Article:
Cool Fix for a Hot Planet

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CURWOOD: It's Living on Earth. I'm Steve Curwood. Cities generate most of the man-made carbon dioxide ?what with lighting, heating, cooling and traveling. But cities can also offer huge potential energy savings ?think of mass transit and apartments as opposed to sprawling suburbs.
And the city of the future may be a truly energy-efficient proposal, as Living on Earth's Mitra Taj explains in today's "Cool Fix for a Hot Planet."
[SOUND OF CARS PASSING IN CITY]
TAJ: Carbon dioxide emissions have been a part of the urban environment ever since the Industrial Revolution made burning fossil fuels central to everyday life. But now an Abu Dhabi alternative energy company and London-based architectural firm plan to change the way we think about city living by building "the world's first carbon-neutral city."
[COOL FIX MUSIC]
When you think about it, all of the world's first cities ?in ancient Mesopotamia, China, and Egypt ?were carbon neutral. But that's beside the point: Today's cities make up less than one percent of the earth's surface but generate 80 percent of the world's greenhouse gas emissions.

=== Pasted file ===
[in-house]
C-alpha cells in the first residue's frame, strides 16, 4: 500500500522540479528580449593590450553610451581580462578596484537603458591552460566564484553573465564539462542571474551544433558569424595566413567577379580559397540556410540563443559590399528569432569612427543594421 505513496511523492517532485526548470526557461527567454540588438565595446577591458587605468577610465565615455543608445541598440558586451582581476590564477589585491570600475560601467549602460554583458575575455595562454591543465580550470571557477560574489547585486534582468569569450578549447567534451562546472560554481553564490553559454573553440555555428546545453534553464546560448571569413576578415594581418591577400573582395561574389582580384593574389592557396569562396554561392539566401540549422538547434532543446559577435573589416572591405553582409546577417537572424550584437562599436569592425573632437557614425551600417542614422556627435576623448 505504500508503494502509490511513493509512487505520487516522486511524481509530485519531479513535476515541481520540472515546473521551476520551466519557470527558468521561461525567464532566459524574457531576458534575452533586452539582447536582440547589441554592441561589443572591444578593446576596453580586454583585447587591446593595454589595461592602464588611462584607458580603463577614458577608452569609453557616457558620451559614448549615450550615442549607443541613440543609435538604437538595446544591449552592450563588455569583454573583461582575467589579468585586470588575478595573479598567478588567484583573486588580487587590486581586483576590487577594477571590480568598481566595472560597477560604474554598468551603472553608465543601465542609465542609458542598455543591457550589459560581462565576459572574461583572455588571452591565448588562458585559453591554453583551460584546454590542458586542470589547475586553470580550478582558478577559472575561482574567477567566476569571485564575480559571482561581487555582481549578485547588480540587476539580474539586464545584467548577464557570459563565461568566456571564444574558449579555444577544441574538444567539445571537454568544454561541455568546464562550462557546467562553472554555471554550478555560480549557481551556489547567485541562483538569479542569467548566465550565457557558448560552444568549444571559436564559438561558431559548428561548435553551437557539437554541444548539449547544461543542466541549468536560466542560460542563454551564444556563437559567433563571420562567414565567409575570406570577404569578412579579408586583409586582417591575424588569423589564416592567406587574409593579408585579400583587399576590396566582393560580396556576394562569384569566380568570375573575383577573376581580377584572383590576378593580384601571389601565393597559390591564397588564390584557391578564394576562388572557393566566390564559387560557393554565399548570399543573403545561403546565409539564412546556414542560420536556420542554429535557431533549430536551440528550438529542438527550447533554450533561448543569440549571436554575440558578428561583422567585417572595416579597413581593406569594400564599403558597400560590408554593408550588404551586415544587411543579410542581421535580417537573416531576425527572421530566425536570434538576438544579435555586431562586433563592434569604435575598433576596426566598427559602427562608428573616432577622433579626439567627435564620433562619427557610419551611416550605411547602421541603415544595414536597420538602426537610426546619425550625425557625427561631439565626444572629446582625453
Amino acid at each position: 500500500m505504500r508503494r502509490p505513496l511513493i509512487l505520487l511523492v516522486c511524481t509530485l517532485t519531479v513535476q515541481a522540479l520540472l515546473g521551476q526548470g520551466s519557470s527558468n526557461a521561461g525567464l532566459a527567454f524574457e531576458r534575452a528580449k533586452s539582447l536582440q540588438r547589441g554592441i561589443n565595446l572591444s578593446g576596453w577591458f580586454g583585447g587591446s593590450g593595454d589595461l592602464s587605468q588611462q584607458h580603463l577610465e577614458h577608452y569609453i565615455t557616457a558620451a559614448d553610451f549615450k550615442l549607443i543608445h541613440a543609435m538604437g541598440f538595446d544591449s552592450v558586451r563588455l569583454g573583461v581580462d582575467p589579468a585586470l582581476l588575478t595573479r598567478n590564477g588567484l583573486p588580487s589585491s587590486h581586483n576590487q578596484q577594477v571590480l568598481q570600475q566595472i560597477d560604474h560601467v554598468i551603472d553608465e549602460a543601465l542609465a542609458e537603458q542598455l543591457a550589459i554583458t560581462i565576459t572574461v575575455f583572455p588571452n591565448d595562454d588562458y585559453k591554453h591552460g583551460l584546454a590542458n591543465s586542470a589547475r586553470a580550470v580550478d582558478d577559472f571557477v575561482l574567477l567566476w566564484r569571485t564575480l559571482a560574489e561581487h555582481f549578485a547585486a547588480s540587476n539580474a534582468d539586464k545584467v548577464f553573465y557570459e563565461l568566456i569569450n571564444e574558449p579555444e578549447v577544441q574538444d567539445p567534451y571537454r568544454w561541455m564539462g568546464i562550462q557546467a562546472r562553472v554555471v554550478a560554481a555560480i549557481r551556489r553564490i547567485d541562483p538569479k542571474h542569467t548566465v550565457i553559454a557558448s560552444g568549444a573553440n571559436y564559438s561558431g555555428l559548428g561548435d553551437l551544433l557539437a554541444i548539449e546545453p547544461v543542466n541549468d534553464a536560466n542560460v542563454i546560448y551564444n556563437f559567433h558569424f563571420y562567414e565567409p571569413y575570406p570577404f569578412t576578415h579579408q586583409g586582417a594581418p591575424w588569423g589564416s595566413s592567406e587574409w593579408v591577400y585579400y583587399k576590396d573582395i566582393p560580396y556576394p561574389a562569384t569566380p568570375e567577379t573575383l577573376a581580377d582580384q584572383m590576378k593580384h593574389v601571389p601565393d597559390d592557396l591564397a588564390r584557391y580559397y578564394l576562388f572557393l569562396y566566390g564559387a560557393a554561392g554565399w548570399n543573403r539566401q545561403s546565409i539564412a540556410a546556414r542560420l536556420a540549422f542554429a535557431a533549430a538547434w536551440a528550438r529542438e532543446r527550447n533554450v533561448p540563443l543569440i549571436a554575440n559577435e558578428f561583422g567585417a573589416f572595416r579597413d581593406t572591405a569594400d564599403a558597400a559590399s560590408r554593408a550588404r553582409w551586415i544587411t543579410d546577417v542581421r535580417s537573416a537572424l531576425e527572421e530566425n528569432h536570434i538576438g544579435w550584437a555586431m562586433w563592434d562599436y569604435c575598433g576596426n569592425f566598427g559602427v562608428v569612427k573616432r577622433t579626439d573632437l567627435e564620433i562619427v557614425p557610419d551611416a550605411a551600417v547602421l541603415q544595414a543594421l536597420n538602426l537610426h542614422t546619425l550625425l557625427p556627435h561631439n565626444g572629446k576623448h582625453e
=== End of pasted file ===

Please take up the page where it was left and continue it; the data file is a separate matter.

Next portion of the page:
Abu Dhabi Future Energy Company has plans for the 3.7 square mile Masdar City to include a ban on cars, a solar photovoltaic power plant, wind farms, desalinated seawater, and electric transportation systems.
Masdar's designers say none of the city's 47,000 residents will ever be more than 220 yards from 'essential facilities,' like transportation pick up points and grocery stores selling local produce. Wastewater will be purified and piped back to the city and all trash will be recycled.
Zero emissions. Zero waste. Sound too good to be true? If all goes well, Masdar could come to life as early as late 2009. And that, designers say, will be just the beginning of sustainable urban living.
[ANNOUNCER: 'One day, all cities will be built like this']
TAJ: That's this week's Cool Fix for a Hot Planet. I'm Mitra Taj.